Mirror neuronNeurons in the brain that are active both in action planning and action observation. For example, some mirror neurons are active when you perform a certain gesture or observe someone else performing it.
MomentumThe tendency of an object to continue in motion. Momentum increases with both greater speed and greater mass.
Motor controlThe field of science that studies the control of muscular activity. There is a large overlap of motor control with biomechanics and neuroscience.
Motor cortexThe part of cortex that is concerned with regulating muscular activity. Much of motor cortex is devoted to planning volitional movements.
Motor neuronNeurons that are directly connected to and activate muscle. For most muscles these occur in the spinal-cord.
MovementChange in position. Requires an imbalance of forces to cause acceleration and deceleration.
Muscle activityMuscle activity is produced thorough impulses from motor neurons and acts to shorten the muscle. However, the muscle will not actually shorten if opposed external forces, such as with eccentric or isometric contractions.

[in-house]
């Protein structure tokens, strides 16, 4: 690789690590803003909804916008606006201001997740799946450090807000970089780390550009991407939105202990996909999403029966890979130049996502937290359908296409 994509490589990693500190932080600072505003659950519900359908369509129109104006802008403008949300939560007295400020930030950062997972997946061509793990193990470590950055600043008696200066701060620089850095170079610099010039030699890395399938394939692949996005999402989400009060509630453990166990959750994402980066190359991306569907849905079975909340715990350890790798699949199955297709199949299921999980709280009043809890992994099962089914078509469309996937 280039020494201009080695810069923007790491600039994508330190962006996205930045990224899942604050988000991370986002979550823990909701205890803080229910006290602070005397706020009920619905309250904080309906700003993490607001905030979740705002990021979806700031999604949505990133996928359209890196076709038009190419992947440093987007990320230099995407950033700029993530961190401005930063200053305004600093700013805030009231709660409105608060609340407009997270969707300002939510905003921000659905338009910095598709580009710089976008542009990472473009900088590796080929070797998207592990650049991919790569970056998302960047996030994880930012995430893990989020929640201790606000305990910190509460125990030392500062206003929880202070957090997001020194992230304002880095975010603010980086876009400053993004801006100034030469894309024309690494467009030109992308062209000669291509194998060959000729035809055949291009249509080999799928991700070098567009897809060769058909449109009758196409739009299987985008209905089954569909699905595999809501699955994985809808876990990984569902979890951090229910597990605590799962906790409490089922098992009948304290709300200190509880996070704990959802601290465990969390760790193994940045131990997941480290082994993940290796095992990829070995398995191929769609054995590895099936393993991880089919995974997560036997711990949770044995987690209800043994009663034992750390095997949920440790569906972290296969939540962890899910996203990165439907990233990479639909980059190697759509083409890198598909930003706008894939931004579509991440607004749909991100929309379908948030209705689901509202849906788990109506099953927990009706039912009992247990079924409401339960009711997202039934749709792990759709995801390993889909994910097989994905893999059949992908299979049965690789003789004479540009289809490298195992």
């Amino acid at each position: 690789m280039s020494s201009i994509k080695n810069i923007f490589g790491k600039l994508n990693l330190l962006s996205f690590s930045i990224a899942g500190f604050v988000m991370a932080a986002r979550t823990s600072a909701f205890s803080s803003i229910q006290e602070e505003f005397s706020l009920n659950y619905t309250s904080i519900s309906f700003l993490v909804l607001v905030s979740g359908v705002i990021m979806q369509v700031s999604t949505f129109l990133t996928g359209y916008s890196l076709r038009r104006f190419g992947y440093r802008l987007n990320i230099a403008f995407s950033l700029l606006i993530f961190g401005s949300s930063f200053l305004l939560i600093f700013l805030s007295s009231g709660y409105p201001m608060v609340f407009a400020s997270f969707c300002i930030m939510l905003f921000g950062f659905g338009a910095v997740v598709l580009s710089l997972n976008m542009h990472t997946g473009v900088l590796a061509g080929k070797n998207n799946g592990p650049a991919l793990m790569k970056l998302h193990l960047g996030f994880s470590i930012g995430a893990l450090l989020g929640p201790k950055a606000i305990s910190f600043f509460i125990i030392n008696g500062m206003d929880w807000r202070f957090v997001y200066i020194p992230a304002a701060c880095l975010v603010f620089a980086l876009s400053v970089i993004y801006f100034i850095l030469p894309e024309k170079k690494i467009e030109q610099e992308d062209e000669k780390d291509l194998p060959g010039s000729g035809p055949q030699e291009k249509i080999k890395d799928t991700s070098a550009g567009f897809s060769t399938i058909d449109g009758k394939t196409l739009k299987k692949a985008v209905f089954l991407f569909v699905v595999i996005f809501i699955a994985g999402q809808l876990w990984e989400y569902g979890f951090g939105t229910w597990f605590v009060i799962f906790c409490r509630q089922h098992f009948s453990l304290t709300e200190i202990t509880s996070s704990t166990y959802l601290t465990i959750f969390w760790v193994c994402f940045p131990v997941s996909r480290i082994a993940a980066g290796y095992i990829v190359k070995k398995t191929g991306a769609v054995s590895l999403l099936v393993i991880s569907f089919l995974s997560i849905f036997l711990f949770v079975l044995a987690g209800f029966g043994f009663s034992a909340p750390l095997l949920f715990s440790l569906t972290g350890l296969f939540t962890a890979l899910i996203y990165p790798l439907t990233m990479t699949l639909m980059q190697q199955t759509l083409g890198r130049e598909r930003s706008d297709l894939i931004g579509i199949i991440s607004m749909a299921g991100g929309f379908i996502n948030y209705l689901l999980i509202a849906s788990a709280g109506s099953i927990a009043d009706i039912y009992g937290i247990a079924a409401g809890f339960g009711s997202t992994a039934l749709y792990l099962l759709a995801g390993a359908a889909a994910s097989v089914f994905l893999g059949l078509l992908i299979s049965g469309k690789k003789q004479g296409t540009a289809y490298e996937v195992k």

Muscle toneUnconscious tonic activation of muscle. This persistent activation results in an ongoing state of muscle tension. While clenching your fist tonically activates muscle it is not considered muscle tone because this is conscious.
NerveA bundle of many axons from motoneurons and/or sensory neurons carrying information from the nervous system to muscles or sensory information to the nervous system, respectively.
Neural inhibitionA process where a single neuron acts to reduce firing in another neuron. Not to be confused with executive inhibition.
Neural integratorA group of neurons that turns brief transient (ie phasic) input  into sustained (ie tonic) output.
NeuronA cell that is electrically active and can signal other neurons. Neurons are interconnected in circuits which perform specific functions. A neuronal system generally consists of a group of circuits.
NeuroscienceA fairly recent collective term uniting all the brain sciences, which used to be separately classified as neuroanatomy, neurophysiology, psychology, etc.